A House Divided

State Representative Steve Freese was one of the sponsors of the civil unions and marriage ban. Over the last two years, I traveled to his office twice, and met with him in his district to urge him to drop his support of the ban. Frankly, I found him callous and uncaring about his gay and lesbian constituents.

By chance, I’ve had occasion to meet and talk with his wife several times during this same period. I always found her delightful and personable.

This week, Dawn Freese wrote a letter to the Platteville Exponent explaining why she thinks her husband is wrong:

“Many important points have been argued in print lately about the Gay Marriage Amendment. However, I am frustrated with the fact that perhaps the most important issue involved has not been given any ink. Therefore, in spite of the fact that my own husband co-sponsored the proposed amendment, I would like to voice the main reason why I intend to vote no on Nov. 7.

The proposed amendment to Wisconsin’s constitution would limit the civil rights of a specific group of citizens. Think about this one hard, folks. This is no small thing. If you think it is, consult the Federalist Papers and the history of constitutional amendments. The U.S. Constitution, which our state constitutions are supposed to uphold and be modeled after, was intended to be amended rarely and prudently.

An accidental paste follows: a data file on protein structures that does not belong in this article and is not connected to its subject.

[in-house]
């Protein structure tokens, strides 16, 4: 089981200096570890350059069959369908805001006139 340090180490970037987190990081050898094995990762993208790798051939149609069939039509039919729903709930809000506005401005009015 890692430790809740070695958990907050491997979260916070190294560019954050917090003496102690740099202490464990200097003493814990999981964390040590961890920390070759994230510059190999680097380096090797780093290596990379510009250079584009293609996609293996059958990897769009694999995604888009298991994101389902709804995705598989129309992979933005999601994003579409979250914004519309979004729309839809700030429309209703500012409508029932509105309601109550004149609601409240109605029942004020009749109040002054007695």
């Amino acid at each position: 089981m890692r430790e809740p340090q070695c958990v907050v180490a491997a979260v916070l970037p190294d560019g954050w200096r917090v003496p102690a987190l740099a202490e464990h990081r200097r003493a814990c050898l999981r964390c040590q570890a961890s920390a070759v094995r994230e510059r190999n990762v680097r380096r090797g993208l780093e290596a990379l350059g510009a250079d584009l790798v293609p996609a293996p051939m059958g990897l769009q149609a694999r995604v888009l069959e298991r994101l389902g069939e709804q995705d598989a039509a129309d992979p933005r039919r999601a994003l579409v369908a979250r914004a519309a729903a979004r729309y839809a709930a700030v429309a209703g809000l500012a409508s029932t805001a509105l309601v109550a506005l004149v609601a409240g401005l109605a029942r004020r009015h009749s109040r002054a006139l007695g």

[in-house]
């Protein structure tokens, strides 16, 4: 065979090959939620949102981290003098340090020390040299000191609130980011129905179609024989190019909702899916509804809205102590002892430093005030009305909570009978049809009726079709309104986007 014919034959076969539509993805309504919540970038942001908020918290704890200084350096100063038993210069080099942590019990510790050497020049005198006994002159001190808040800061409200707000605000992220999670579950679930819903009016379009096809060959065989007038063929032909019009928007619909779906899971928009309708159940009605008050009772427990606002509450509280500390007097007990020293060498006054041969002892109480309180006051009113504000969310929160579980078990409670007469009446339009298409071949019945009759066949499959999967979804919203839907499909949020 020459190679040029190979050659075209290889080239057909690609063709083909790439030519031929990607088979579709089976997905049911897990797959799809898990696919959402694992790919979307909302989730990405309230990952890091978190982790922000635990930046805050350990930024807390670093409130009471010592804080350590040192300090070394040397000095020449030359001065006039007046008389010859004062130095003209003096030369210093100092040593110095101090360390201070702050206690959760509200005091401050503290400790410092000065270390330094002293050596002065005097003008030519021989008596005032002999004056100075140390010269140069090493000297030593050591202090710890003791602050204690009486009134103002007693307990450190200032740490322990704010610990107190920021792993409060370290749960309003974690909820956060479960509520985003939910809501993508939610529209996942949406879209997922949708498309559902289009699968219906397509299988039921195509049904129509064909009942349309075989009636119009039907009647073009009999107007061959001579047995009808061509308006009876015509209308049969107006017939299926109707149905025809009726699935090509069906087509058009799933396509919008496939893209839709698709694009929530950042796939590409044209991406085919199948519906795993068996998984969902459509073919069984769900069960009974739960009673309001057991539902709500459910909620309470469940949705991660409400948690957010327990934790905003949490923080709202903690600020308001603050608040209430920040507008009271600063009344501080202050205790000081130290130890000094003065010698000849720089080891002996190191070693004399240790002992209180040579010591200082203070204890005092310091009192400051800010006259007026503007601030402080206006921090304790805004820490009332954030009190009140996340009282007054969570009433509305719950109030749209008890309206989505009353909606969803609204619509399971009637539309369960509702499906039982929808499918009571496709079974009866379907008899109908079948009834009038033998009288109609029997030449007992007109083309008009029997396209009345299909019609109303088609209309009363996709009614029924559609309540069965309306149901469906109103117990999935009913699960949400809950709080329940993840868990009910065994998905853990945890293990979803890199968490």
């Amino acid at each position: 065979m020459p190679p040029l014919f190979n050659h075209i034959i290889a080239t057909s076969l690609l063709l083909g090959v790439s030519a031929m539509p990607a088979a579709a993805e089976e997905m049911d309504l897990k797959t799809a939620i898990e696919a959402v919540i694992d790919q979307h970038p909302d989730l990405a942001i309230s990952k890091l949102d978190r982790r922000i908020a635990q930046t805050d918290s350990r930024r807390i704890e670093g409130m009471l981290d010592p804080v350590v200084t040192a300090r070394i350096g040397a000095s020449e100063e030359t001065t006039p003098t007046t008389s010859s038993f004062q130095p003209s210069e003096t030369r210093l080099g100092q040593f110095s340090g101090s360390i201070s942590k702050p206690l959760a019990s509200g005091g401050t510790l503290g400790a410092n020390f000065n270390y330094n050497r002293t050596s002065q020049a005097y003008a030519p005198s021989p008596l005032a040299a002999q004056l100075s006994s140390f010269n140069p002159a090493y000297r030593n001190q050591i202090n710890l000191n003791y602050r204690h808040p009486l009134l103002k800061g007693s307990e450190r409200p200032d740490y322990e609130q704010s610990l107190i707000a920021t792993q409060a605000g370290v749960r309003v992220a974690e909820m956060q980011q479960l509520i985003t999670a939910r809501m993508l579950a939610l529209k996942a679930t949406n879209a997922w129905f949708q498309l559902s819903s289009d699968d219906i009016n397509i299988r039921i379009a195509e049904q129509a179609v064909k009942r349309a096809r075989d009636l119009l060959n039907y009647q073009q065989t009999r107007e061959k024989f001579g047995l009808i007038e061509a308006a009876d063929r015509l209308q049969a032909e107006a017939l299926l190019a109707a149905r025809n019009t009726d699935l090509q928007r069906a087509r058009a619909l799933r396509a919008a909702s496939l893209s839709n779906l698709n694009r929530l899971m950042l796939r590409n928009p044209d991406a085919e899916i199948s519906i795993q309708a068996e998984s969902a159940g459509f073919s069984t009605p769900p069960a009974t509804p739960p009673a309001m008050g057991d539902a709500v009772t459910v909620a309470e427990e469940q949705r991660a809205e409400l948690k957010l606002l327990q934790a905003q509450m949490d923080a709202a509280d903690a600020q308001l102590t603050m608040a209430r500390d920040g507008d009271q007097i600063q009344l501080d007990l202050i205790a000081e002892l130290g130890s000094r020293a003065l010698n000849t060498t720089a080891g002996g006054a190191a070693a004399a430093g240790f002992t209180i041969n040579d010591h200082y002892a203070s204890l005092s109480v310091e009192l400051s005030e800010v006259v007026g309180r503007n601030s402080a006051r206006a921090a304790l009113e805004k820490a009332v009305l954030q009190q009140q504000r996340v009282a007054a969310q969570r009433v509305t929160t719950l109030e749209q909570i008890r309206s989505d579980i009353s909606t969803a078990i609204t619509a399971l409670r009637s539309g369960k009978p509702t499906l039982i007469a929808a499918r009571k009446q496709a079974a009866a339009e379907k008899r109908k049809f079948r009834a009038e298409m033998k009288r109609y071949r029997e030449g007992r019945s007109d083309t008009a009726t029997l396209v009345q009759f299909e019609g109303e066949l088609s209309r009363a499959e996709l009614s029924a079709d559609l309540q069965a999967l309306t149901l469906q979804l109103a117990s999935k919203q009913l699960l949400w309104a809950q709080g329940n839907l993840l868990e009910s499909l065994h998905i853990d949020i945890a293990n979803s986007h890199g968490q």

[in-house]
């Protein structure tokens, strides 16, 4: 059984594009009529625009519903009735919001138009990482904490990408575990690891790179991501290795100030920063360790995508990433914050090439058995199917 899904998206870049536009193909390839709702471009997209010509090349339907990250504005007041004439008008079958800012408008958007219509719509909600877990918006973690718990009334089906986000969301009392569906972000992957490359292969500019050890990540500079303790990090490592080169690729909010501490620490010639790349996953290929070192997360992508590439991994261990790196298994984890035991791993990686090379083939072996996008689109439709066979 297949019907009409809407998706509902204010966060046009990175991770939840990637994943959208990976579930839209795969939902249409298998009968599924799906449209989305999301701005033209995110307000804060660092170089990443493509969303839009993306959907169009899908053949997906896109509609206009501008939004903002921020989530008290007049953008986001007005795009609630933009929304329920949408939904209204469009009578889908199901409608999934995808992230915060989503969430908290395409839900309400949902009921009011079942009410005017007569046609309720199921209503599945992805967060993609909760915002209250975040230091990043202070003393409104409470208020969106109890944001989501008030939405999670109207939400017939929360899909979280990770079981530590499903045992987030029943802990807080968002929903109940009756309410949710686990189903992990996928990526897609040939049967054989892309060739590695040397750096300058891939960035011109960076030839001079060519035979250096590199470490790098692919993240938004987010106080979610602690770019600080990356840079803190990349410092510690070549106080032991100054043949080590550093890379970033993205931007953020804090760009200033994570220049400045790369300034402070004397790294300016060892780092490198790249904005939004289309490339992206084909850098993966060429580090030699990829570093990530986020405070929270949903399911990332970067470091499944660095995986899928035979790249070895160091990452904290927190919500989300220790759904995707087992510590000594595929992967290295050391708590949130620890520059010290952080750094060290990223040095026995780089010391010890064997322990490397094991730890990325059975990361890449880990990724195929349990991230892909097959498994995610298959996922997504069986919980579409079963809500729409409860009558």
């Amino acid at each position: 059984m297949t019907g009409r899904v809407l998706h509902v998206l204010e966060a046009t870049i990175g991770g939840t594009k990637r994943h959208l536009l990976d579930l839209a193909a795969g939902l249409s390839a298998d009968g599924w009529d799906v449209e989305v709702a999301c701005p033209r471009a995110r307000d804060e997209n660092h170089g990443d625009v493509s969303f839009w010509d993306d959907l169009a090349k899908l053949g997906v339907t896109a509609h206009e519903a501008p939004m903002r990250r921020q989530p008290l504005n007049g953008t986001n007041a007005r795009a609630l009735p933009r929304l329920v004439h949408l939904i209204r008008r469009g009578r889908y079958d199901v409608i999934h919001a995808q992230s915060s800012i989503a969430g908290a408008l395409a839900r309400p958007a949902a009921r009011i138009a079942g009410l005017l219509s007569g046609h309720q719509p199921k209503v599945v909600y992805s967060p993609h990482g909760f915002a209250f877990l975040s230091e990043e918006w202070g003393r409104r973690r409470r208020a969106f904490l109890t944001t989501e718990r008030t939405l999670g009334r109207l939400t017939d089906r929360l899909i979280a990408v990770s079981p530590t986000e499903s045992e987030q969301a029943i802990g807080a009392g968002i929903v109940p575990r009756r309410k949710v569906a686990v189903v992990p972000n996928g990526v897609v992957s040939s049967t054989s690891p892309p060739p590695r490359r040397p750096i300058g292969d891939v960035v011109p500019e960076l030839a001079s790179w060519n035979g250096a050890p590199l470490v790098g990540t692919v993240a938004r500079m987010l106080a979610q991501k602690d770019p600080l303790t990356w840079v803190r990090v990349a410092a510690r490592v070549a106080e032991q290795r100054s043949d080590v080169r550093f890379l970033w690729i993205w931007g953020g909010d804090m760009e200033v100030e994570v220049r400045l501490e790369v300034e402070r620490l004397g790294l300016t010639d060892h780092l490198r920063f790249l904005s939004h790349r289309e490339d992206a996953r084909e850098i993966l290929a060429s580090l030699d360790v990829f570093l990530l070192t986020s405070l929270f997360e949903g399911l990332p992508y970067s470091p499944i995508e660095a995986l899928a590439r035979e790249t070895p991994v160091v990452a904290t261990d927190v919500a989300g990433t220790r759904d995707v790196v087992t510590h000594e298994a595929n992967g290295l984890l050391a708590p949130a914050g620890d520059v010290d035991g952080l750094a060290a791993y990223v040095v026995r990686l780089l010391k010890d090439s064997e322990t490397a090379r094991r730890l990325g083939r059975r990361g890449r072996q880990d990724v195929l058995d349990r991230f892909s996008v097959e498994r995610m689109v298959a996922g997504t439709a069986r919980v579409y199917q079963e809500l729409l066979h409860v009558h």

Amendments weren’t made to satisfy specific political agendas, but to protect our citizens’ rights and the integrity of the Constitution. The first 10 amendments, The Bill of Rights, expanded basic civil rights to all citizens. History proves the reverence Americans have held for our government’s framework and the civil rights it guarantees. When our founders first framed the Constitution, the only citizens who were allowed to vote were propertied white men. Since that time, Americans have amended the document to give non-property owners, black Americans, women and American Indians the right to vote. As our nation has grown, the Constitution has grown to reflect our expanding notion of civil liberty.

In sharp contrast to that tradition, some are proposing to amend our state’s constitution to limit the civil rights of a specific group that they deem to be not worthy. This fact should be alarming to all who love freedom.

I am alarmed enough to speak out and vote no.”

Dawn Freese


At 4:07 PM, Blogger Justin Sweet said...

Awesome! Thanks for sharing this Coleman.

At 5:49 PM, Anonymous Jason in California said...

This is amazing!!!

I don't live in Wisconsin. My partner is from there, and his family lives near the Madison area. I just wanted to say thanks for all you guys have done/are doing.

At 6:02 PM, Anonymous Anonymous said...

This is so delightful, I can feel it in my toes.


At 8:01 PM, Anonymous quilly said...

So, when is DAWN going to run for office? I like her much better than her husband!